Choose a symbol to put into the number sentence.
Use your addition and subtraction skills, combined with some strategic thinking, to beat your partner at this game.
Use the interactivities to fill in these Carroll diagrams. How do you know where to place the numbers?
How many possible necklaces can you find? And how do you know you've found them all?
Ben has five coins in his pocket. How much money might he have?
My cube has inky marks on each face. Can you find the route it has taken? What does each face look like?
Here are some arrangements of circles. How many circles would I need to make the next size up for each? Can you create your own arrangement and investigate the number of circles it needs?
What could the half time scores have been in these Olympic hockey matches?
There were chews for 2p, mini eggs for 3p, Chocko bars for 5p and lollypops for 7p in the sweet shop. What could each of the children buy with their money?
How could you put these three beads into bags? How many different ways can you do it? How could you record what you've done?
Three children are going to buy some plants for their birthdays. They will plant them within circular paths. How could they do this?
An activity centred around observations of dots and how we visualise number arrangement patterns.
This challenge involves eight three-cube models made from interlocking cubes. Investigate different ways of putting the models together then compare your constructions.
Ram divided 15 pennies among four small bags. He could then pay any sum of money from 1p to 15p without opening any bag. How many pennies did Ram put in each bag?
Sweets are given out to party-goers in a particular way. Investigate the total number of sweets received by people sitting in different positions.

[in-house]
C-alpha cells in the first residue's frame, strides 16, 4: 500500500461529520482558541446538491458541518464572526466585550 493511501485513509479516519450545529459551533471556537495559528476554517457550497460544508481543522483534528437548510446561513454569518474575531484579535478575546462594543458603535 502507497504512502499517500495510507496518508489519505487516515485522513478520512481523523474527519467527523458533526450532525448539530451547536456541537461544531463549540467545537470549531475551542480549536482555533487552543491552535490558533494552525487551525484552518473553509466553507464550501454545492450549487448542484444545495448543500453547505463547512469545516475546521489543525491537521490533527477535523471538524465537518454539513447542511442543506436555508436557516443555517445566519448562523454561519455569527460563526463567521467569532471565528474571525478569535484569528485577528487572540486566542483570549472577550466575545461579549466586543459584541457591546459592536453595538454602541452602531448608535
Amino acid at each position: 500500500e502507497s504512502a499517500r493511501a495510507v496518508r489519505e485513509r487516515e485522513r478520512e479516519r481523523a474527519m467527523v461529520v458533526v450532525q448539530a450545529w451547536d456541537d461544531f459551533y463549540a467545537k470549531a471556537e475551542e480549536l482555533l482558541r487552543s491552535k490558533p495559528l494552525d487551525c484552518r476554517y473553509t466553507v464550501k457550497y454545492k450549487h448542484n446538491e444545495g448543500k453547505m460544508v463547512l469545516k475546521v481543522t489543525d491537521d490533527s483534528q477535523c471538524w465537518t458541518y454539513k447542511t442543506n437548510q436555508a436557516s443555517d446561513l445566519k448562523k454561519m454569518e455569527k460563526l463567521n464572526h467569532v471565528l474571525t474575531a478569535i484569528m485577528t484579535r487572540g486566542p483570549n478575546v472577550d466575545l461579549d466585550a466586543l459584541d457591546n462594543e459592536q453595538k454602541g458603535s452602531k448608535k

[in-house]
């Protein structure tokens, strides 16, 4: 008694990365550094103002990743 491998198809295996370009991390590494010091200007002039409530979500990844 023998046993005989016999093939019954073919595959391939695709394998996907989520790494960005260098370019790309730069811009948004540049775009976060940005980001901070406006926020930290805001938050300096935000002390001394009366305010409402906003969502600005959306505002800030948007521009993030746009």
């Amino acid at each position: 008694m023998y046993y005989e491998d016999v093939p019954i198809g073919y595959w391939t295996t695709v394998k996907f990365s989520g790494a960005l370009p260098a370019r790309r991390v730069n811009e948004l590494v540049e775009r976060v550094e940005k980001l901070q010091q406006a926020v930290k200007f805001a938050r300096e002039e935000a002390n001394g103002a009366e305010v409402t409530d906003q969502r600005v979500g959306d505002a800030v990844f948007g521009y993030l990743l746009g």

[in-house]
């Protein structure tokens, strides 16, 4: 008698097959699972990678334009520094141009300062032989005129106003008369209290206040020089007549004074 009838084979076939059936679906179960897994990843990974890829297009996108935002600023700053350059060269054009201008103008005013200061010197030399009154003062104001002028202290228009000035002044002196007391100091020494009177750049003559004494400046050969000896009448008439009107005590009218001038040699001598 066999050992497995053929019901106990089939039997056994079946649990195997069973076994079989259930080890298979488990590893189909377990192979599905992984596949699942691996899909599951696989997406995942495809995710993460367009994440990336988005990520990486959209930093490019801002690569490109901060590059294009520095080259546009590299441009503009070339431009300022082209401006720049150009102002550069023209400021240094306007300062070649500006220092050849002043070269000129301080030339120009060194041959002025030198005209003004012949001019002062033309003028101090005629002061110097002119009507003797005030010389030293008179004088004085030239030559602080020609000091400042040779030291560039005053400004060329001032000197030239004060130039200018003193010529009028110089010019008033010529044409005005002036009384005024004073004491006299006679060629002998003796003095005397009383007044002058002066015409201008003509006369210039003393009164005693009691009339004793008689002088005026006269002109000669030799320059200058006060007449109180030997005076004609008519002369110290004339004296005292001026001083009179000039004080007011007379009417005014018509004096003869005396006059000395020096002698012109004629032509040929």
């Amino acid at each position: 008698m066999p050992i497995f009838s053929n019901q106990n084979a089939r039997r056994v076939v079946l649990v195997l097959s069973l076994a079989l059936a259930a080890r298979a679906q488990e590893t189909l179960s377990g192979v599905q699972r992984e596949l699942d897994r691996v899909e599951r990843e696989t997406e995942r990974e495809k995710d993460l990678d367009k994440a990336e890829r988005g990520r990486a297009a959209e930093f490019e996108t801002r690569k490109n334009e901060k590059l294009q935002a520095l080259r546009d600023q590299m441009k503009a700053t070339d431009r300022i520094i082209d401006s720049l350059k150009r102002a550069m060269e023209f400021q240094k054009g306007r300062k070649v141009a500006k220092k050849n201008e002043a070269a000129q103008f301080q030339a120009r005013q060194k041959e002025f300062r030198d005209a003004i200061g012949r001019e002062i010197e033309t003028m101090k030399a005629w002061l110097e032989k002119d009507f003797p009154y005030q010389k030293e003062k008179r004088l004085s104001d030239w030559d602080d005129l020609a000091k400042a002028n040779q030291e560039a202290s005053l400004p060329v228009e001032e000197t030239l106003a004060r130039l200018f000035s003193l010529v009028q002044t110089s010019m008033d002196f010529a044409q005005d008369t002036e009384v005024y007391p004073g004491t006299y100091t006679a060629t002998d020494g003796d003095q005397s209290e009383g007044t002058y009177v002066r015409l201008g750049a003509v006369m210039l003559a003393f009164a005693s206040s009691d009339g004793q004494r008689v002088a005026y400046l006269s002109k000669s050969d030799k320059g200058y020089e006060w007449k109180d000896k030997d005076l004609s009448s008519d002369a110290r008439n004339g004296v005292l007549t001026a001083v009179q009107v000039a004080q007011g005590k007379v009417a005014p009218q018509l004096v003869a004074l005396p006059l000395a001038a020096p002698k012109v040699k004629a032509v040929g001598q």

An environment which simulates working with Cuisenaire rods.
Who said that adding couldn't be fun?
Investigate the number of faces you can see when you arrange three cubes in different ways.
Players take it in turns to choose a dot on the grid. The winner is the first to have four dots that can be joined to form a square.
This is a game in which your counters move in a spiral round the snail's shell. It is about understanding tens and units.
Are these statements relating to odd and even numbers always true, sometimes true or never true?
"Ip dip sky blue! Who's 'it'? It's you!" Where would you position yourself so that you are 'it' if there are two players? Three players ...?
This activity challenges you to decide on the 'best' number to use in each statement. You may need to do some estimating, some calculating and some research.
In how many different ways can you break up a stick of 7 interlocking cubes? Now try with a stick of 8 cubes and a stick of 6 cubes.
Use these four dominoes to make a square that has the same number of dots on each side.
This problem is designed to help children to learn, and to use, the two and three times tables.
Can you put these times on the clocks in order? You might like to arrange them in a circle.
What can you say about the child who will be first on the playground tomorrow morning at breaktime in your school?
Find a great variety of ways of asking questions which make 8.
Exploring the structure of a number square: how quickly can you put the number tiles in the right place on the grid?
Can you place these quantities in order from smallest to largest?
This activity is based on data in the book 'If the World Were a Village'. How will you represent your chosen data for maximum effect?
An investigation looking at doing and undoing mathematical operations focusing on doubling, halving, adding and subtracting.